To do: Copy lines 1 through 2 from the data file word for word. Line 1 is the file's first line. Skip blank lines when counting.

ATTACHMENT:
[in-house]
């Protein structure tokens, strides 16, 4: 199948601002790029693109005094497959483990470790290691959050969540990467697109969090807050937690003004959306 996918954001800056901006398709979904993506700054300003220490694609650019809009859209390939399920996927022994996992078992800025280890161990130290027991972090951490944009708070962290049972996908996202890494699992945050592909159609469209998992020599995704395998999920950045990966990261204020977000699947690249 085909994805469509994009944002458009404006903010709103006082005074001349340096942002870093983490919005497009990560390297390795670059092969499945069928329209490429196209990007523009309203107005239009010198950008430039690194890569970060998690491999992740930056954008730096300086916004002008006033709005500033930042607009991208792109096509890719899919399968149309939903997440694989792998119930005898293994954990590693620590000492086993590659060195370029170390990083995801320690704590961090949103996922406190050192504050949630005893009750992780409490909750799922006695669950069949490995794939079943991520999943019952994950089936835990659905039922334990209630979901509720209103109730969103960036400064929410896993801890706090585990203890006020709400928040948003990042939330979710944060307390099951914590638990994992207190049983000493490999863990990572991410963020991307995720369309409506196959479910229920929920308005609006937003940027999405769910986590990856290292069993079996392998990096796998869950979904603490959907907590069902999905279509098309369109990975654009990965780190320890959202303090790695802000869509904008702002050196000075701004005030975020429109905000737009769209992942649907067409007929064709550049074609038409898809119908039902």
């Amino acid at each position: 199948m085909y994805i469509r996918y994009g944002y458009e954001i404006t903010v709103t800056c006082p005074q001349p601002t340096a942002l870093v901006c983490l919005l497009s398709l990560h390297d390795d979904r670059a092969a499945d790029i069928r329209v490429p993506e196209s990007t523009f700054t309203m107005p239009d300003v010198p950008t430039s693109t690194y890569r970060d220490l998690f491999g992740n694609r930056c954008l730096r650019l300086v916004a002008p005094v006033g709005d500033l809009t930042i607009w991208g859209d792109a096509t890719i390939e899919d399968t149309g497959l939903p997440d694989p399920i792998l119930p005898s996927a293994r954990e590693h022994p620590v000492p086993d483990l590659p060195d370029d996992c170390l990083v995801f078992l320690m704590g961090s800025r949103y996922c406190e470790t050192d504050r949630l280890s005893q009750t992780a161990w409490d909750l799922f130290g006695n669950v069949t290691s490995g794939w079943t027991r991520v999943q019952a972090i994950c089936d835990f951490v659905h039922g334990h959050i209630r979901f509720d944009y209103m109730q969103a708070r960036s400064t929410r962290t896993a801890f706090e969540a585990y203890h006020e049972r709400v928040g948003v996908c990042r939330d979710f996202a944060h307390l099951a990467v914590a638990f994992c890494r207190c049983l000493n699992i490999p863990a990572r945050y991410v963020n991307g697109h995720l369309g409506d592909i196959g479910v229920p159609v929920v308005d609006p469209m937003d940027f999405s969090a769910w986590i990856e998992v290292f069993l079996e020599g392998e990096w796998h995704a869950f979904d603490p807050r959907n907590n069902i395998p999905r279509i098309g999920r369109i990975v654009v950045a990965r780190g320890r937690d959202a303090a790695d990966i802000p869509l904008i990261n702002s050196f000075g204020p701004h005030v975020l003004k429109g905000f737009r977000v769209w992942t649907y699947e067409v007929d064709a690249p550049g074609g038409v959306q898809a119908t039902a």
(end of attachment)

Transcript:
[in-house]
């Protein structure tokens, strides 16, 4: 199948601002790029693109005094497959483990470790290691959050969540990467697109969090807050937690003004959306 996918954001800056901006398709979904993506700054300003220490694609650019809009859209390939399920996927022994996992078992800025280890161990130290027991972090951490944009708070962290049972996908996202890494699992945050592909159609469209998992020599995704395998999920950045990966990261204020977000699947690249 085909994805469509994009944002458009404006903010709103006082005074001349340096942002870093983490919005497009990560390297390795670059092969499945069928329209490429196209990007523009309203107005239009010198950008430039690194890569970060998690491999992740930056954008730096300086916004002008006033709005500033930042607009991208792109096509890719899919399968149309939903997440694989792998119930005898293994954990590693620590000492086993590659060195370029170390990083995801320690704590961090949103996922406190050192504050949630005893009750992780409490909750799922006695669950069949490995794939079943991520999943019952994950089936835990659905039922334990209630979901509720209103109730969103960036400064929410896993801890706090585990203890006020709400928040948003990042939330979710944060307390099951914590638990994992207190049983000493490999863990990572991410963020991307995720369309409506196959479910229920929920308005609006937003940027999405769910986590990856290292069993079996392998990096796998869950979904603490959907907590069902999905279509098309369109990975654009990965780190320890959202303090790695802000869509904008702002050196000075701004005030975020429109905000737009769209992942649907067409007929064709550049074609038409898809119908039902």